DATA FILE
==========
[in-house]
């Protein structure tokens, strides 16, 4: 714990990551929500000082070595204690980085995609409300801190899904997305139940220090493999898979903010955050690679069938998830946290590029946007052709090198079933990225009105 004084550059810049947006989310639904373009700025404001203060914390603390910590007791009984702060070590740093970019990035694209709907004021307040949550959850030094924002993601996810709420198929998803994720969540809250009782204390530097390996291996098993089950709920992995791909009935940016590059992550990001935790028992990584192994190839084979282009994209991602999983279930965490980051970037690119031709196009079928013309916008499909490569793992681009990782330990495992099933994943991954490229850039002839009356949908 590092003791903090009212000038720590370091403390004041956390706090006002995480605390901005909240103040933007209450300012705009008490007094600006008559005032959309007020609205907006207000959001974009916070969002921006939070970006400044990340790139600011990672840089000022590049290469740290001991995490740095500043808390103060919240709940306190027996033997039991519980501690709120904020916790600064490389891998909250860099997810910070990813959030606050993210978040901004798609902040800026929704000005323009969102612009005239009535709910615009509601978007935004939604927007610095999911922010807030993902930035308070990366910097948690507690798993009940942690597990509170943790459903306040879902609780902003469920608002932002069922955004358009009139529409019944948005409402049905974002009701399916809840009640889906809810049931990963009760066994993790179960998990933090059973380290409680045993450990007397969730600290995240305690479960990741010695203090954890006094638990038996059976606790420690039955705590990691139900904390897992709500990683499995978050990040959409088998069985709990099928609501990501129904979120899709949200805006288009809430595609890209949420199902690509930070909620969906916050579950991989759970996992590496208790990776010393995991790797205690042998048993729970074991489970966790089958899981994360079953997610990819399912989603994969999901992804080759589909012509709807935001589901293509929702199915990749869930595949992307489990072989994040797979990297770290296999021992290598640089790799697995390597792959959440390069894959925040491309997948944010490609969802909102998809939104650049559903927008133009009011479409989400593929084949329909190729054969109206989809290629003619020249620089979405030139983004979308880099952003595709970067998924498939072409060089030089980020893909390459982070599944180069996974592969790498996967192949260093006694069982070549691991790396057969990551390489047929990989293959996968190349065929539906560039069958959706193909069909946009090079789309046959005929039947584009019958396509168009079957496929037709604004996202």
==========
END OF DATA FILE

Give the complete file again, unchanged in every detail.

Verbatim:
[in-house]
């Protein structure tokens, strides 16, 4: 714990990551929500000082070595204690980085995609409300801190899904997305139940220090493999898979903010955050690679069938998830946290590029946007052709090198079933990225009105 004084550059810049947006989310639904373009700025404001203060914390603390910590007791009984702060070590740093970019990035694209709907004021307040949550959850030094924002993601996810709420198929998803994720969540809250009782204390530097390996291996098993089950709920992995791909009935940016590059992550990001935790028992990584192994190839084979282009994209991602999983279930965490980051970037690119031709196009079928013309916008499909490569793992681009990782330990495992099933994943991954490229850039002839009356949908 590092003791903090009212000038720590370091403390004041956390706090006002995480605390901005909240103040933007209450300012705009008490007094600006008559005032959309007020609205907006207000959001974009916070969002921006939070970006400044990340790139600011990672840089000022590049290469740290001991995490740095500043808390103060919240709940306190027996033997039991519980501690709120904020916790600064490389891998909250860099997810910070990813959030606050993210978040901004798609902040800026929704000005323009969102612009005239009535709910615009509601978007935004939604927007610095999911922010807030993902930035308070990366910097948690507690798993009940942690597990509170943790459903306040879902609780902003469920608002932002069922955004358009009139529409019944948005409402049905974002009701399916809840009640889906809810049931990963009760066994993790179960998990933090059973380290409680045993450990007397969730600290995240305690479960990741010695203090954890006094638990038996059976606790420690039955705590990691139900904390897992709500990683499995978050990040959409088998069985709990099928609501990501129904979120899709949200805006288009809430595609890209949420199902690509930070909620969906916050579950991989759970996992590496208790990776010393995991790797205690042998048993729970074991489970966790089958899981994360079953997610990819399912989603994969999901992804080759589909012509709807935001589901293509929702199915990749869930595949992307489990072989994040797979990297770290296999021992290598640089790799697995390597792959959440390069894959925040491309997948944010490609969802909102998809939104650049559903927008133009009011479409989400593929084949329909190729054969109206989809290629003619020249620089979405030139983004979308880099952003595709970067998924498939072409060089030089980020893909390459982070599944180069996974592969790498996967192949260093006694069982070549691991790396057969990551390489047929990989293959996968190349065929539906560039069958959706193909069909946009090079789309046959005929039947584009019958396509168009079957496929037709604004996202």